It is that time of year when the rabbitpatch looks just a bit wild. It is always a brief affair and one I have come to look forward to. Not yet, has the territory been tended , other than branches are piled in the garden, for the day that I am brave enough to burn again. All sorts of uncivilized blossoms dot the countryside. There is the wild mustard and the ground ivy . . .and the chickweed. The bees are not complaining, so neither will I. The violets are back. They have a quiet and pure beauty -shy, but dignified – I will not utter a single complaint about them either. How carefully I step along the footpath to the garden these bright days!
The quiet garden, is awake, now too. Old branches don tender young leaves. The bench to rest and dream upon needs painting and there is some tending required in general. No matter how kindly, I speak to the roses, I will get scratched in the unmerciful battle.
Now, the peach and cherry trees have a few “early bird” blossoms in a sort of prelude, to their long awaited finery, yet to come . . .but the spireas are in full bloom. The stark white tendrils of a spirea are dazzling and that is putting it mildly. The spirea is only seen on old homesteads, these days. I wonder how shrubs like spireas and “Sweet Bettys” and snowball bushes -and quince, ever fell to the wayside. Of course I am sentimental about all things. I just never can abandon a thing of beauty.
When ” flowers appear on the earth”, seemed like a fine time to gather, so we did. We met at Mamas’ for a mid day dinner and an Easter egg hunt. Christian played his guitar for Lyla, Brynn and Ryan, while Delores and I hid the brightly colored eggs by daffodils and in clumps of clover. The eggs sparkled in the sunlight and were easily in sight , for this was Ryans’ first hunt! There are few things more delightful than watching young children on an Easter egg hunt, I think. . .and more than ever I deliberately seek the purest forms of beauty, these days.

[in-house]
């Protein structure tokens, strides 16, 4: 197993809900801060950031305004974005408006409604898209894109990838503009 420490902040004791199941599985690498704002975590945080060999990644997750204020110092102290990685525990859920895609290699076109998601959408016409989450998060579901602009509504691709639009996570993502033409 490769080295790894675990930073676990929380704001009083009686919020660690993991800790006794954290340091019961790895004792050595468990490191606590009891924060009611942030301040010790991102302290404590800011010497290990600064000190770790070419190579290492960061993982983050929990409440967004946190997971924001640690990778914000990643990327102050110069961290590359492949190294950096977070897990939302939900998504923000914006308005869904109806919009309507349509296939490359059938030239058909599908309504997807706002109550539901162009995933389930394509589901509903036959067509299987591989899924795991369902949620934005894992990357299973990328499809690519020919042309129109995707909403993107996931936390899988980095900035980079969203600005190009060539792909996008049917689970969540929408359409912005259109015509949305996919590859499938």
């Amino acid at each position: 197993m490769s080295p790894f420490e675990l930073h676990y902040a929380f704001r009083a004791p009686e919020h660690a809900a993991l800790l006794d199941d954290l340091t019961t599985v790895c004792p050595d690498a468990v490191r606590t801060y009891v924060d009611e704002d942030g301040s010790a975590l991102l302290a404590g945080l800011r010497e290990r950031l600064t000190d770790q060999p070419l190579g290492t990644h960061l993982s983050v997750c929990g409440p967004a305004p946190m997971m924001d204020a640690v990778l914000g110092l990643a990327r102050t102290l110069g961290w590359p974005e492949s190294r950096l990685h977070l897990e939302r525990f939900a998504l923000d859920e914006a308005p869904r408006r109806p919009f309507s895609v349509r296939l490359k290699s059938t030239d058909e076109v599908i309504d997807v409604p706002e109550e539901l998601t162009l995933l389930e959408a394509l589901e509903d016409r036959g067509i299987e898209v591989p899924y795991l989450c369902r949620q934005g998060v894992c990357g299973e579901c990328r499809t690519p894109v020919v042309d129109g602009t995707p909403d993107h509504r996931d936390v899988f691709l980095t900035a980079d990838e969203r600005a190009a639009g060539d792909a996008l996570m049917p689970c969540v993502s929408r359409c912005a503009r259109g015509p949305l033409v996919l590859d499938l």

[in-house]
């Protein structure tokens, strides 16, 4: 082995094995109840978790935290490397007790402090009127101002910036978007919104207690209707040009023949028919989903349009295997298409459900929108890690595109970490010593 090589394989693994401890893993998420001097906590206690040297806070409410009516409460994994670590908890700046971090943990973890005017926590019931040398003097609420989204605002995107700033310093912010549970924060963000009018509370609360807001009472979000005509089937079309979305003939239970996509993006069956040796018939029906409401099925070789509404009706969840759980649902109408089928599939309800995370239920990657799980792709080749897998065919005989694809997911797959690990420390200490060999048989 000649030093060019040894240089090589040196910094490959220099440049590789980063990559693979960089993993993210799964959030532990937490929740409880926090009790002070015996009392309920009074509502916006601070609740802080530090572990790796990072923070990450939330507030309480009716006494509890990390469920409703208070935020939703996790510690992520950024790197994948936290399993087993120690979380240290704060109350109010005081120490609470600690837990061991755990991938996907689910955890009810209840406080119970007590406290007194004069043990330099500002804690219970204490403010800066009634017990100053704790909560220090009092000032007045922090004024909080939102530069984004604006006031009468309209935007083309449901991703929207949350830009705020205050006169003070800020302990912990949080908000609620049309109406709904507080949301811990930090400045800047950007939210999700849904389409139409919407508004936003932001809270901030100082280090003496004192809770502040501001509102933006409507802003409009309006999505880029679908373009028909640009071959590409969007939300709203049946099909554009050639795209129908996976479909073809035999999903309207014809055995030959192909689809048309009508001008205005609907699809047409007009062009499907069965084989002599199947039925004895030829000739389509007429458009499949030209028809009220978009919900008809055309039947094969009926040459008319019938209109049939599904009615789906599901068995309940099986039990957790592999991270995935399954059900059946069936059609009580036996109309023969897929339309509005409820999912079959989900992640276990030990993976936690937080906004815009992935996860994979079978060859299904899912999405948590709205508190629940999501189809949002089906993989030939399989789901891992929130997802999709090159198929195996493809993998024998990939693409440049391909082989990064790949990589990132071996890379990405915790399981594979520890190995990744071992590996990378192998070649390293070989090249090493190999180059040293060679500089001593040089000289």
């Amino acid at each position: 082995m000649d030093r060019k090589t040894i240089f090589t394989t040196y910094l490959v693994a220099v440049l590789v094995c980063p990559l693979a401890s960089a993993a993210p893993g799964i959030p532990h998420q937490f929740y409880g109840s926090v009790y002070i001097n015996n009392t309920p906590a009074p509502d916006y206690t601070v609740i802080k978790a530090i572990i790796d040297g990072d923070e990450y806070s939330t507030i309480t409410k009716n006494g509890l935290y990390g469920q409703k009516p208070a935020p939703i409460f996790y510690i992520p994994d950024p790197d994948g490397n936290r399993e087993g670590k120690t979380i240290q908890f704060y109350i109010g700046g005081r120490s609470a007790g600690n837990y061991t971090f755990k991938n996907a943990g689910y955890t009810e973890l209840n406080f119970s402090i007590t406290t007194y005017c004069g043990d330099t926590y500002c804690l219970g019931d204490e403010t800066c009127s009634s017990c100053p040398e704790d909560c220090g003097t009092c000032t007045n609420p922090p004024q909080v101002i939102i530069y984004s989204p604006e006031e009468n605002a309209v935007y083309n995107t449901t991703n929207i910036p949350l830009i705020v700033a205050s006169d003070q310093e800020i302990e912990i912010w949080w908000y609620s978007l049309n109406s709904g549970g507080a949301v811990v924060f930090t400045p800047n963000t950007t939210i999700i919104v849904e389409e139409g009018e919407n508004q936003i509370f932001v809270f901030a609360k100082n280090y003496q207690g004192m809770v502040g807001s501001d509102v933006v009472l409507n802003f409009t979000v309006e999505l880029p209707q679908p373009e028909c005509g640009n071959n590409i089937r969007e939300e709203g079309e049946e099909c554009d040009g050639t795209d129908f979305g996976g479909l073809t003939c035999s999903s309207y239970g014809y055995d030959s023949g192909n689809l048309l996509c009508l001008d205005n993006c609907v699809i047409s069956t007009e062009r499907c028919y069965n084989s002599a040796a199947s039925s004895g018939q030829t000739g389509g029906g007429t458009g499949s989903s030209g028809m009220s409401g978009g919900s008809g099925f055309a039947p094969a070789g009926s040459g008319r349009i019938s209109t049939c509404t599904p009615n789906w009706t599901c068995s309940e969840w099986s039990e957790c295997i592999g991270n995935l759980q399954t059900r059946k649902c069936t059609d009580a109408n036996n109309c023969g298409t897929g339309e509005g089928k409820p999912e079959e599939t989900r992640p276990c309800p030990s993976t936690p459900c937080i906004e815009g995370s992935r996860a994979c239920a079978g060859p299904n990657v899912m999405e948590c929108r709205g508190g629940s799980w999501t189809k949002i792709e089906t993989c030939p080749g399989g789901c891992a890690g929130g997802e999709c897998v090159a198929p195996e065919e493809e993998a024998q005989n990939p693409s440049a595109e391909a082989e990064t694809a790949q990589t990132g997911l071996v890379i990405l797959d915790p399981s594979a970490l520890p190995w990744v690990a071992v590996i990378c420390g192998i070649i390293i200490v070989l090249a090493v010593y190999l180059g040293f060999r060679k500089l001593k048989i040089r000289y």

When a gathering ends, life always dulls and regular readers know I am likely to mope . . but I could not help but brighten at the sight of the winter wheat field, across the road , from the rabbitpatch, upon my return. I was “raised on field and wood” and now in my later years, these things are still as beautiful to me as they ever were. Extreme and rapid progression or” leaping without looking”, has yet to taint, the serenity of a field of winter wheat. It is the greenest green around and nearly shouts vitality and life! The trees are singing too. . .sweet, soulful melodies composed by watery jade leaves. It is no wonder that mornings are filled with the joyful and unceasing chatter of songbirds! Now, with first light and the birds, an alarm clock holds even less value at the rabbitpatch.
Some of you may remember, that a month or so ago, I declared a time of quiet, for myself. I have adhered to it and what results! When one is quiet, observance becomes your means of education. Truth shines more clearly and seems to loom right before your eyes! Truth has always been important to me and I have sought it with great fervor. I have been easily fooled countless times and left bewildered, too. How dull and fruitless it is, “to lean on your own understanding”.
Watching life, does not change the facts – but it sure does require a lot less work on my part. Please understand, that “watching” does not mean a lack of participation. In fact, I am finding that my desire to participate hasn’t diminished at all. The difference, is an increased awareness of how to act… and when to. . in short, how to proceed. “Being still” is all it is cracked up to be.
By now, I am convinced that I have never had an original thought -or said anything first. Many a sage implored all of us, to do this very thing. . .and how many times did my elders say, “Silence is golden” ?
They were just right about everything.
Wednesday, was Christians’ birthday. He is my youngest and the last one at home. No matter, how old he gets, Christian will always be the baby. His brothers and sister, never let him forget it. We had a quiet dinner and a strawberry cake. I had taken Thursday off, as I was going to Raleigh to watch Ryan so Sydney could work on Friday. Sydney usually works from home, but she had an appointment on Monday as well, so I was happy to oblige.